To mitigate the unintended consequences of roads and habitat fragmentation, biologists model wildlife corridors with least-cost path (LCP) analysis of spatial data managed with geographic information systems. However, the ability of LCP models to accurately predict preferred movement corridors remains questionable. We tested the effectiveness of an LCP model constructed using literature review, expert opinion, and the relative distribution of land-cover types present at roadside observations of Martes pennanti (Fisher). The model was then used to predict road-crossing corridors of Fishers, Lynx rufus (Bobcat), and Ursus americanus (American Black Bear) within our study area in northern New Hampshire. Roadside data were collected through track surveys from 5 Dec 2005-25 May 2006. Our analysis demonstrated that least-cost modeling successfully identified roadside wildlife corridors for Fishers and Bobcats, but not for American Black Bears.


Burger J.,Rutgers University | Niles L.J.,Conserve Wildlife | Porter R.R.,800 Quinard Court | Dey A.D.,Endangered and Nongame Program | And 2 more authors.
Condor | Year: 2012

Surveys and banding records of Calidris canutus rufa indicate that Red Knots migrate mainly north and south through Massachusetts, Delaware Bay, and Virginia, and winter in Florida and South America. We fitted 40 adult Red Knots with geolocators at Monomoy National Wildlife Refuge, Massachusetts, during fall migration (2009), and in this paper report on the locations of migration and wintering along the Atlantic coast of the United States of eight recaptured knots. The knots' migration patterns varied: four birds wintered along the U.S. Atlantic coast, and the rest went to the Caribbean islands or the northern edge of South America. Knots spent 58 to 75 days in Monomoy Refuge before migrating south in November. Seven of the eight stopped along the U.S. Atlantic coast for relatively long periods. For the six with complete yearly cycles, the total time spent along the Atlantic coast averaged 218 days (range 121-269 days). All eight knots crossed the Atlantic outer continental shelf from two to six times. Areas of use were Monomoy, Long Island, New Jersey, Maryland, the Outer Banks of North Carolina, South Carolina, and Florida. These data indicate that Red Knots moving through Massachusetts in the fall had variable migration patterns, spent considerable periods of their life cycle along the Atlantic coast, and each knot followed a separate and distinct path, which suggests that knots can be at risk along the Atlantic coast for a substantial period of their life cycle. © The Cooper Ornithological Society 2012.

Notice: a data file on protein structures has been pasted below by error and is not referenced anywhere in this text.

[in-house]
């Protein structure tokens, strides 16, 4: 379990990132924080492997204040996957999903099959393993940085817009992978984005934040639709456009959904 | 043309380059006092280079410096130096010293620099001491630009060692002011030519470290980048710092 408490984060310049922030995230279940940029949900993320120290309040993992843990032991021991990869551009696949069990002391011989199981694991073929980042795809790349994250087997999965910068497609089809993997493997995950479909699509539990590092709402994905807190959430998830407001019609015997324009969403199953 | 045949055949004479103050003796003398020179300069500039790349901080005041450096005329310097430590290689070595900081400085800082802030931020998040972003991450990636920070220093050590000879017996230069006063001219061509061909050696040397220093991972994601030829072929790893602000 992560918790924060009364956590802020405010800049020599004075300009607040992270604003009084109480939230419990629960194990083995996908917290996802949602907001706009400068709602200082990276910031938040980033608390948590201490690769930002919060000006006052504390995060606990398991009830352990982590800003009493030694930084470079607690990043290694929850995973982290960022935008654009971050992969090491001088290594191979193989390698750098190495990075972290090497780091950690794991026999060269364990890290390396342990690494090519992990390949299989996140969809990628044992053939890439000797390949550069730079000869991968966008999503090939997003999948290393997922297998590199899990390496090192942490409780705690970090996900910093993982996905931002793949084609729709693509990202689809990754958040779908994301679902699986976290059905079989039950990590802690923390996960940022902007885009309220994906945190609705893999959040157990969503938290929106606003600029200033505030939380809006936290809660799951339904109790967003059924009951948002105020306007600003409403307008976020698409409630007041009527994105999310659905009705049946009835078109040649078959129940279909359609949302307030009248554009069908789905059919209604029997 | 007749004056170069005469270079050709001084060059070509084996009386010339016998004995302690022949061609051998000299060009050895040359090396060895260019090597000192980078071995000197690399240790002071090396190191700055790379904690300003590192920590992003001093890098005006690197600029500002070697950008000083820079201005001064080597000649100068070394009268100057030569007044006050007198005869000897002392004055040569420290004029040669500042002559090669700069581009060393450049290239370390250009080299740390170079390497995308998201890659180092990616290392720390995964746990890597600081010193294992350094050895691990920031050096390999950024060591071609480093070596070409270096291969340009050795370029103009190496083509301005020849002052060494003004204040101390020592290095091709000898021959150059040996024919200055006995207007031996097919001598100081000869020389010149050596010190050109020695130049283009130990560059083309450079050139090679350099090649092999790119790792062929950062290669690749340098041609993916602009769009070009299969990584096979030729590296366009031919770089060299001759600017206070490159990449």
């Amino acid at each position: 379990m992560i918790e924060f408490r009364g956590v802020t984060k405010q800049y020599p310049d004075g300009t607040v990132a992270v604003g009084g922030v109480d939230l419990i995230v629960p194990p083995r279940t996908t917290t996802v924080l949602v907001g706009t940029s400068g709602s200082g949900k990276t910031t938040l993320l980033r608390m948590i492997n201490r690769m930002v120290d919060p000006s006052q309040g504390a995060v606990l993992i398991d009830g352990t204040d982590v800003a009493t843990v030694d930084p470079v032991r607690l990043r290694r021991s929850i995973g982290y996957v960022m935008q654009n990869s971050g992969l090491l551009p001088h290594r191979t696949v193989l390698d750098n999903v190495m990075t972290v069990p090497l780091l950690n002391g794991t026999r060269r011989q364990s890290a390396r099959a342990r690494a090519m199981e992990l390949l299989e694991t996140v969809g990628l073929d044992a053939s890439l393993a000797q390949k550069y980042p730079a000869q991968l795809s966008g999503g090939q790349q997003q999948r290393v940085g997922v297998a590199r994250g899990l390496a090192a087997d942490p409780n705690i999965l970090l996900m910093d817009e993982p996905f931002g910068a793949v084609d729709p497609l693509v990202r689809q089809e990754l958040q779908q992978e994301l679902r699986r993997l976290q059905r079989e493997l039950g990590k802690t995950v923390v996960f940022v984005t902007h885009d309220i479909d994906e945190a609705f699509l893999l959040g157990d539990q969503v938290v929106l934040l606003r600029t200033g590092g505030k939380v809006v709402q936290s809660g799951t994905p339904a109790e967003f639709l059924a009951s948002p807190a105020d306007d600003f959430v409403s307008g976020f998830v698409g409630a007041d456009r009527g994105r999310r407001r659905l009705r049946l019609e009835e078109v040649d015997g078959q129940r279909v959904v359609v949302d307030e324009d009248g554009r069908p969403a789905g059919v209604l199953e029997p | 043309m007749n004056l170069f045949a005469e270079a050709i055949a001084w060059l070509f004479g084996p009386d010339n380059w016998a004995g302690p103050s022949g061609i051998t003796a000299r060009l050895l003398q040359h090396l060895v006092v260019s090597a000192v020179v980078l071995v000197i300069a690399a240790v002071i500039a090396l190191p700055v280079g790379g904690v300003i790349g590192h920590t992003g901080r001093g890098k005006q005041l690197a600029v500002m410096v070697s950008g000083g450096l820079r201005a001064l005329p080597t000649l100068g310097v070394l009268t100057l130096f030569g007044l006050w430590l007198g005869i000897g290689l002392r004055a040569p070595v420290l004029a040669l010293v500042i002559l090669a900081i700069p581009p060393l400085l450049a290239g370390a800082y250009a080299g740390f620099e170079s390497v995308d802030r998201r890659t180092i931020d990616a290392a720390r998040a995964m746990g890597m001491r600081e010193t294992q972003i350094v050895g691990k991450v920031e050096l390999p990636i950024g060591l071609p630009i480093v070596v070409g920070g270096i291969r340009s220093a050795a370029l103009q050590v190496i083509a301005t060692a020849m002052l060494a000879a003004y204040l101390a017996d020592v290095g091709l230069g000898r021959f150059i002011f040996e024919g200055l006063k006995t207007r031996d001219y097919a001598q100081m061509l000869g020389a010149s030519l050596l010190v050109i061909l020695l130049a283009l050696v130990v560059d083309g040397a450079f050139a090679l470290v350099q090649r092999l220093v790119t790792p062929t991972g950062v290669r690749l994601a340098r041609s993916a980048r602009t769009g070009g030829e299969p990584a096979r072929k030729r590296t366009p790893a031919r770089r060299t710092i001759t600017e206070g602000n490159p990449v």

Hawkins A.D.,Loughine Ltd | Pembroke A.E.,Normandeau Associates | Popper A.N.,University of Maryland University College
Reviews in Fish Biology and Fisheries | Year: 2014

The expansion of shipping and aquatic industrial activities in recent years has led to growing concern about the effects of man-made sounds on aquatic life. Sources include (but are not limited to) pleasure boating, fishing, the shipping of goods, offshore exploration for oil and gas, dredging, construction of bridges, harbors, oil and gas platforms, wind farms and other renewable energy devices, and the use of sonar by commercial and military vessels. There are very substantial gaps in our understanding of the effects of these sounds, especially for fishes and invertebrates. Currently, it is almost impossible to come to clear conclusions on the nature and levels of man-made sound that have potential to cause effects upon these animals. In order to develop a better understanding of effects of man-made sound, this paper identifies the most critical information needs and data gaps on the effects of various sounds on fishes, fisheries, and invertebrates resulting from the use of sound-generating devices. It highlights the major issues and discusses the information currently available on each of the information needs and data gaps. The paper then identifies the critical questions concerning the effects of man-made sounds on aquatic life for which answers are not readily available and articulates the types of information needed to fulfill each of these drivers for information—the key information gaps. Finally, a list of priorities for research and development is presented. © 2014, Springer International Publishing Switzerland.